2002 proved to be a banner year for SUFFL. The draft extravaganza ranked among the all-time best, ably hosted by defending co-champion Justin Robinson at his swank bachelor pad in LA. Not only were we graced on the West Coast with the presence of Scott Oldfield and family, but we all donned SUFFL T-shirts!! And we welcomed Shane Dixon into our league to partner with Dave Kern under the moniker Tucker, Sit! Suitably attired, the draft started with a bang as Ha Ha Raja owner Jim Goodwin completed a nifty deal with PNN that netted him Kurt Warner to stand alongside first overall pick Marshall Faulk. PNN used the boatload of draft picks from HaHa to mount an early lead, but Ha Ha, Sweep the Leg and Daniel Snyder's Belt Buckle all stayed in contention, with the Gymrats and even Tucker staying in shouting distance. Mr. Goodwin used a brilliant series of trades to acquire at various times Rich Gannon, Marvin Harrison, Terrell Owens and Eddie George to position himself for the plaque. The defending champs would not go down easy, though. Riding the arm of Brad Johnson and the ferocious Tampa Bay defense, they forced the outcome to be decided at the Super Bowl for the first time since SUFFL Year I. Tampa Bay, of course, crushed Oakland and Justin and Kevin might have had a chance to pull off a SUFFL upset. But Rich Gannon gave Ha Ha just enough to squeak by and Jim Goodwin thus sees his name go on the Haupt Plaque for the first time.
2003 was an epic year for SUFFL. First, there was simply the greatest draft
extravaganza in fantasy football history. We all assembled in New York City,
got lost in Harlem, found our way to Yankee Stadium and took in some quality
baseball. From there, Chris and Kevin picked us up in a passenger van and we
began the glorious voyage to Maine. Ah, Maine. Along the way, we learned that
Connecticut lacks roadside restaurants. We also had a fabulous discussion about
throwback jerseys. (Major props to JR for coming up with Randall Cunningham
In Maine, we played some golf, took advantage of the lake, played some crazy Madden, and speculated on the upcoming draft. It was awesome.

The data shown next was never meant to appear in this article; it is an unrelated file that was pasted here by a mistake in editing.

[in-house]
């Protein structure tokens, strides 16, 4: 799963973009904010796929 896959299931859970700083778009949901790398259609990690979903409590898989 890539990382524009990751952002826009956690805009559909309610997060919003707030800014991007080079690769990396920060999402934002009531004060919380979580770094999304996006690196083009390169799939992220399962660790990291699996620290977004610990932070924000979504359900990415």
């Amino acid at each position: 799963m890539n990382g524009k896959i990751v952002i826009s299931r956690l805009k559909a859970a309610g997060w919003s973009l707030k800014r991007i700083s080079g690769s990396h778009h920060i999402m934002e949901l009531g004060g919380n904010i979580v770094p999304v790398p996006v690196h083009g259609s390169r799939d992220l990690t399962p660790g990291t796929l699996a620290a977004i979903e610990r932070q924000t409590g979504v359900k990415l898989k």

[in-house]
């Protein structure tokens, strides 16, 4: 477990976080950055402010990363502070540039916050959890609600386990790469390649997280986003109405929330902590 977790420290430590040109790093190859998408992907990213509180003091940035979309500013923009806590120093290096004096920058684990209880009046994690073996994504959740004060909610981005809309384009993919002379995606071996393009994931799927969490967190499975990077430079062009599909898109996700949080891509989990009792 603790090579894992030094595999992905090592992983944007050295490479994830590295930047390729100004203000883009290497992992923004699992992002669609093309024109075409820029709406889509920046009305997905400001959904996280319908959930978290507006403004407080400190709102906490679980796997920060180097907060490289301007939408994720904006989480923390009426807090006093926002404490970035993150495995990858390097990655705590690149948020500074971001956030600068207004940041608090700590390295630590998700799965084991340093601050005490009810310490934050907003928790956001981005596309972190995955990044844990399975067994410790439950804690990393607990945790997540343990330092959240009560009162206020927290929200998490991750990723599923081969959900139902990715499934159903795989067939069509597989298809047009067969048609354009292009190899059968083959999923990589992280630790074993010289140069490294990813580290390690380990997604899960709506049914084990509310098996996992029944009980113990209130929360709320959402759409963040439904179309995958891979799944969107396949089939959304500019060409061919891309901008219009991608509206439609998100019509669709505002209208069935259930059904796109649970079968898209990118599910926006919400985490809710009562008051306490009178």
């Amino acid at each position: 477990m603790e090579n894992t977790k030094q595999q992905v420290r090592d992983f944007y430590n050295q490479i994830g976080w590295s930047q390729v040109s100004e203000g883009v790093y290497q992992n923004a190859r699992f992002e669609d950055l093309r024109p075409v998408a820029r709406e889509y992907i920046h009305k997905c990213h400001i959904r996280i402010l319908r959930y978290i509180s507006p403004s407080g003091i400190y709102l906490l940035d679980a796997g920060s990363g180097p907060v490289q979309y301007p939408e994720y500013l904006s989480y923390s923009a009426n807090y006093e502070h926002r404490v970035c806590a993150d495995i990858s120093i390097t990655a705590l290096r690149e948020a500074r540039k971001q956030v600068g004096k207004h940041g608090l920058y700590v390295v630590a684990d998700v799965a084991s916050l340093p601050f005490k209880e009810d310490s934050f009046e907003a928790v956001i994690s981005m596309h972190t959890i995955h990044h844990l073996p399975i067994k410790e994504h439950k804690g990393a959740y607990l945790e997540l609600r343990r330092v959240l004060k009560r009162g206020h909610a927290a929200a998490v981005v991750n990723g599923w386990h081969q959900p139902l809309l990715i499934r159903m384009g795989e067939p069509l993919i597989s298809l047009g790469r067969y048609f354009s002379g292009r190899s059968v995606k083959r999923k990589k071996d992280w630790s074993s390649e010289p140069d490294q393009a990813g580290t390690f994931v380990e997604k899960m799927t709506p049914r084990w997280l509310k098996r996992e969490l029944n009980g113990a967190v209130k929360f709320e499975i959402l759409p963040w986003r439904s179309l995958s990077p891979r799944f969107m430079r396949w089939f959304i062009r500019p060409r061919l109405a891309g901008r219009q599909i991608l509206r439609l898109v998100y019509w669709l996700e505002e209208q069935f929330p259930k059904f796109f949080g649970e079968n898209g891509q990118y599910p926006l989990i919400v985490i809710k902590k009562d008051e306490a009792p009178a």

(Pausing while reflecting on the glory of the moment.)
(Pausing again. It was that big a deal.)
And then we went to Camp Beckerleg in suburban Boston. And except for our brothers Scott and Anthony, every single SUFFL'er was in the room to draft. I think that statement speaks for itself.
Thus ended the competitive portion of the season. Ric's Road Runner franchise took the lead early and never let up. He drafted a stellar team (keeping Priest Holmes), managed it nearly perfectly, and stomped us all into the ground. Road Runner 2003 will go down as the greatest squad in SUFFL history. John and Raj feverishly worked to get PNN into contention, but it was for naught. History will note this season, though, as the year Lisa Holbrook returned to (relative) competitive plausibility, placing third--that team's highest finish in four years.
In 2004, hell froze over. Well, not quite, but close. The franchise formerly known as Tucker Sit (now called Lego My Bengal) overcame their history of underperformance to race into first place behind the strong running of Priest Holmes and Tiki Barber and the other worldly play of Terrell Owens. Sitting in the middle of the pack, Gar decided to play a hunch and flipped a ton of players to get Peyton Manning. Manning proceeded to set the NFL record for TD passes in a season with 49. Gar needed every one of them, too. While he roared back from the back to catch Lego, PNN and Road Runner had nice runs as well. Entering the Super Bowl, it was anyone’s plaque to win. Gar was protected, having the New England defense and a few key Eagles. Lego My Bengal had Donovan McNabb at QB, but it wasn’t enough. Gar’s team, Lando Calrissian's Charisma (yes, we’re all praying for a last place finish so we can rename that team) held it together and won the title by a single point.
Dr. Matthew B. Rumbaugh, SUFFL Co-founder, Official Historian, and Commissioner
last updated June 15, 2005